Integrating TravisCI With Rails and Heroku

Adding TravisCI to your application’s deployment flow will enable you to spot any build fails or test fails during deployment without affecting your production environment.

In this post I go over on how to integrate TravisCI with a Rails 4 application that uses Postgresql, Rspec, and is later deployed to Heroku if the Travis build is successful.

Setting up TravisCI

Assuming you already have an account in TravisCI, look for the Github repository of the Rails application and enable it. Then we will want to add a .travis.yml file to the application’s root directory with the following contents:

language: Ruby
  - 2.3.0

The configuration above tells TravisCI that our application will use Ruby 2.3.0. Once you commit and push the change above to the master branch, Travis will begin creating the build, which might take a few minutes.

Configure Postgresql

Seems our Rails application uses Postgresql, we need to configure TravisCI to run our build with a Postgresql database. To do this we will add the following configuration to .travis.yml:

  - postgresql

Then we will add another configuration that will make Travis create a Postgresql database with username postgres and blank password for the build:

  - psql -c 'create database travis_ci_test;' -U postgres

Now in our Rails application’s config/database.yml we configure our test environment database to use this database:

  adapter: postgresql
  database: travis_ci_test

Lastly make sure to tell Travis the version of Postgres we are using (Travis uses version 9.1 by default). To find out, first run the following command in your development environment’s terminal:

psql --version

In my case I get the following output:

psql (PostgreSQL) 9.3.11

I add it to .travis.yml:

  postgresql: "9.3"

Commit all the changes above and push it to the repository so that Travis can start running a new build. You should see the build pass.


Assuming that our application uses RSpec and has some passing tests, Travis will craete the travis_ci_test test database (as specified in database.yml) and will then run rake in the build. This will begin to run all the RSpec tests. You should be able to see the tests running and passing in the Travis Job Log:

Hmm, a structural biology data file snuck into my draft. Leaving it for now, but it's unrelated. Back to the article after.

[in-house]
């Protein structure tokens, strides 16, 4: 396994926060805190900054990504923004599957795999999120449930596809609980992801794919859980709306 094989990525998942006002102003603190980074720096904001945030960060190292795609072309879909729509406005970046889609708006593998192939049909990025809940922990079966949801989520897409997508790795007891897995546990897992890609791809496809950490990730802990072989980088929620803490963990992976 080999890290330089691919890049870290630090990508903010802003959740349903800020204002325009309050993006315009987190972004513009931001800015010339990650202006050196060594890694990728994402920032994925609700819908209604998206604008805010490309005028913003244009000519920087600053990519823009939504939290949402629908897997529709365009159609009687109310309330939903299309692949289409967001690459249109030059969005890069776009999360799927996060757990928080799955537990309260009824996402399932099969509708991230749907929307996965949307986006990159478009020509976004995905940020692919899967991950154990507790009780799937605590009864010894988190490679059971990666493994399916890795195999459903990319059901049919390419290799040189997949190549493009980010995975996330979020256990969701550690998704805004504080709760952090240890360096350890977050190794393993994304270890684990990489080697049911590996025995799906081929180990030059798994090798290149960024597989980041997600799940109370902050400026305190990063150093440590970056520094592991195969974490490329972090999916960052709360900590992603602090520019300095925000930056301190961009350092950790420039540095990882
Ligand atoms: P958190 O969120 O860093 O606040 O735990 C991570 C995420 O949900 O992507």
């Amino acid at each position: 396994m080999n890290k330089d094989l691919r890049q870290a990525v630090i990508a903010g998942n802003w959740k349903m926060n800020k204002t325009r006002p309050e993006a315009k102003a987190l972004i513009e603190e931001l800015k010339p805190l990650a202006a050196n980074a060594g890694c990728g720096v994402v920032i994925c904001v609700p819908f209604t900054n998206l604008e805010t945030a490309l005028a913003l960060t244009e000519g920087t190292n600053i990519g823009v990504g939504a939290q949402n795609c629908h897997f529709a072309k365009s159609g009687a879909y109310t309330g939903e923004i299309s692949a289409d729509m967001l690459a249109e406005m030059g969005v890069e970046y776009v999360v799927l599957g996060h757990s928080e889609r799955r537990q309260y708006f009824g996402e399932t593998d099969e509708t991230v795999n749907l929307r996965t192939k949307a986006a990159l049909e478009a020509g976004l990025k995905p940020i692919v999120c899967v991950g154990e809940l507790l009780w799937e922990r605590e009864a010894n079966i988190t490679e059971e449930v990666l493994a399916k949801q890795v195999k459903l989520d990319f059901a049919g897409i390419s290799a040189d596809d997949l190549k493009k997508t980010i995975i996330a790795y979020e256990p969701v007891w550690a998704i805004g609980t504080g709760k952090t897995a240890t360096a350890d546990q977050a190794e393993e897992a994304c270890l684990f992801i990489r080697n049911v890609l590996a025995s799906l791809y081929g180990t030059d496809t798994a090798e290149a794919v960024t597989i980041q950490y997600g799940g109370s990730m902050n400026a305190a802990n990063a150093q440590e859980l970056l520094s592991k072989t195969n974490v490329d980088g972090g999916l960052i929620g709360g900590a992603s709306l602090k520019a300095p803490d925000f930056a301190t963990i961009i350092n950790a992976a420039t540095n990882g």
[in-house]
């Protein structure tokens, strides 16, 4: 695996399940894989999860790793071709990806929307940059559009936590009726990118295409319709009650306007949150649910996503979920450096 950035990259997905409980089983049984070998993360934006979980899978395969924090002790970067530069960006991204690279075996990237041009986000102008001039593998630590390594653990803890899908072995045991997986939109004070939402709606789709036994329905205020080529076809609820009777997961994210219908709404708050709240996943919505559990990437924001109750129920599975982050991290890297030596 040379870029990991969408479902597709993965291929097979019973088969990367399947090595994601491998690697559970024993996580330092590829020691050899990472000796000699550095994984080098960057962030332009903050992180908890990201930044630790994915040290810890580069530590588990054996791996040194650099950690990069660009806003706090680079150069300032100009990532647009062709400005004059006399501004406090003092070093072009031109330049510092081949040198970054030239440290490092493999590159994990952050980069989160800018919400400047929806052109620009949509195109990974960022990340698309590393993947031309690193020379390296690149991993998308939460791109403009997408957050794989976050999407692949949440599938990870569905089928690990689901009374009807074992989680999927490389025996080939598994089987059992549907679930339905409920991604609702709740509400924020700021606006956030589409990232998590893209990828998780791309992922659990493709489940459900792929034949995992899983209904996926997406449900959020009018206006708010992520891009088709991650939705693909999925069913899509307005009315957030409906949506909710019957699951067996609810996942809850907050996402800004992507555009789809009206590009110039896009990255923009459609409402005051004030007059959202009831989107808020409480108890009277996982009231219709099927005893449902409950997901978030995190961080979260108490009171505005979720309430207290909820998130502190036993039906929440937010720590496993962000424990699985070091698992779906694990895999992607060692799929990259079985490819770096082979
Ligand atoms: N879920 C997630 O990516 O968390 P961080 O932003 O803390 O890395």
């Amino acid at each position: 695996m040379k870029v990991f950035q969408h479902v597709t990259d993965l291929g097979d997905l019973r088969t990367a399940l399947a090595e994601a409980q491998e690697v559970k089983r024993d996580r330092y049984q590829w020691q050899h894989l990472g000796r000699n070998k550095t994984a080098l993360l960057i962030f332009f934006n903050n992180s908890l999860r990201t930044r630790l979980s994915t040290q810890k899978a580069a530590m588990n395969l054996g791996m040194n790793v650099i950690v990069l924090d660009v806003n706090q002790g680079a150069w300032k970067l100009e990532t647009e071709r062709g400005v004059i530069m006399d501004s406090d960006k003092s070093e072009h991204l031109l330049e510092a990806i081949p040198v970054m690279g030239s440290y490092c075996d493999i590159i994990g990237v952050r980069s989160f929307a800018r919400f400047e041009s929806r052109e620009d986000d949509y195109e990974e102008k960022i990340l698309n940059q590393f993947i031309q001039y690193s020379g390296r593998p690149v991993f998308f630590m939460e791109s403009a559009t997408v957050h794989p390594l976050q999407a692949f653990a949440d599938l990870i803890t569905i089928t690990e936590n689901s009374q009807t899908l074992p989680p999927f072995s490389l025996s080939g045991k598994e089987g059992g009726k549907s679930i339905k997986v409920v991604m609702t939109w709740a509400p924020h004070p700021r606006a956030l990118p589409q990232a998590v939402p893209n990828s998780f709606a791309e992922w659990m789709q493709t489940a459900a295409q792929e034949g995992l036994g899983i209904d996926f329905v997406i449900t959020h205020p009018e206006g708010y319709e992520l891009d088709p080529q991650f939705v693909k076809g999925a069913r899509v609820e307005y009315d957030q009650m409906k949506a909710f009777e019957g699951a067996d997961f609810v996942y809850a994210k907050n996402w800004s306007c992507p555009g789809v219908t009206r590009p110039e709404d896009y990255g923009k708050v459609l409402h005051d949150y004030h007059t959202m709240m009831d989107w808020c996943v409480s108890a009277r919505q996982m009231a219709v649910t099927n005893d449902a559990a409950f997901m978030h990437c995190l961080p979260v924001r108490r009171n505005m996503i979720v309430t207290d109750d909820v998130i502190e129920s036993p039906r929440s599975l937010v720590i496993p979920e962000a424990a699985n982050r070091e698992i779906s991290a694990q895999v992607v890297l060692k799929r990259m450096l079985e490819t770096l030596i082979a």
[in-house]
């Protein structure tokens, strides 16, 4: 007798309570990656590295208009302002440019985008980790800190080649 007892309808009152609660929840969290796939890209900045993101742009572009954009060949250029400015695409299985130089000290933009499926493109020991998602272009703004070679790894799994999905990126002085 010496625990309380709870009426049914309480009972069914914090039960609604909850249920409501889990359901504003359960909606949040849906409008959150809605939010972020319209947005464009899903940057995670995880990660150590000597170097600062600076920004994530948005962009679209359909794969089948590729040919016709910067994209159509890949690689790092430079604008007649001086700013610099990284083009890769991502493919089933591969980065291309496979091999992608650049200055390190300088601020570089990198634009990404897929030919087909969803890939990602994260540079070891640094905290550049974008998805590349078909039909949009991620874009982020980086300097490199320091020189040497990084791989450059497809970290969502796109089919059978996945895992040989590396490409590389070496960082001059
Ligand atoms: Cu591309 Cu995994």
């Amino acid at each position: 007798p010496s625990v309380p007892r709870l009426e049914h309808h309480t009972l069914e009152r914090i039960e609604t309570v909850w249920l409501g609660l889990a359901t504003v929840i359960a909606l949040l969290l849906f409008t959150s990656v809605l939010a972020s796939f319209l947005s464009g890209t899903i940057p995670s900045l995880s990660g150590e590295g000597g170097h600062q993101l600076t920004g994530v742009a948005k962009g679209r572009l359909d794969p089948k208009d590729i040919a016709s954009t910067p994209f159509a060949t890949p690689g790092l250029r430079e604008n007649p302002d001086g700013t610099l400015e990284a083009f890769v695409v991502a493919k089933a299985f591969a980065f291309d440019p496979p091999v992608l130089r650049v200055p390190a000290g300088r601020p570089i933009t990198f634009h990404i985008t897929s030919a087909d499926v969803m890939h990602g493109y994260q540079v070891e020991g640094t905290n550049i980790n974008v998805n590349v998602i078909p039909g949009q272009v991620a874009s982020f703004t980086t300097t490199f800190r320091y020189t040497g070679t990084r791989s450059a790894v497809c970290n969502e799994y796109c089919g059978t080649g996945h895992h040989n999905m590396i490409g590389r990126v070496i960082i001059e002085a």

$ psql -c 'create database travis_ci_test;' -U postgres

$ bundle exec rake

Running via Spring preloader in process 22684


Finished in 0.11929 seconds (files took 6.09 seconds to load)

6 examples, 0 failures

The command "bundle exec rake" exited with 0.

Done. Your build exited with 0.

Excellent! However if you now try running rake in your development environment you will run into an error:

`rescue in connect': FATAL:  database "travis_ci_test" does not exist (ActiveRecord::NoDatabaseError)

This is because we changed the configuration for the test database in database.yml. Rails cannot find this new database since we have not created it. We can easily create it by running the following command:

rake db:test:prepare

This will create and prepare a test database called travis_ci_test, and while having a development environment test database have this name doesn’t really make much sense, it should not interfere with the testing at all. We can go ahead and run rake again and see our tests run and pass nicely.

Integrating With Heroku

Since Travis will automatically run a new build after every new commit or merge in the master branch, it would be nice that our code could get deployed to Heroku automatically if the build passes. We can easily configure this by going to our Heroku dashboard and selecting our application from the list, and selecting the Deploy tab.

In the Deployment method section we will select to use Github, since we are pushing all our changes to our Github repository. Let’s go ahead and connect it to Github and find our application’s Github repository.

Connect Github to Heroku

Once it’s connected, we can configure automatic deploys with a repository branch. Additionally we want to check the Wait for CI to pass before deploy option, and voila!

Adding a Build Badge to the Repository

Finally, let’s add a nice build badge to the repository’s README file. In the Travis repository dashboard we can already see the badge with our build status:

Build status

If we click on it we can get some generated code in different formats. To add to our README file we will choose the Markdown format. We can then copy the snippet and paste it in the repository’s file, next to the file’s title:

# Hourglass [![Build Status](](
ruby rails rspec web dev travisci github git heroku


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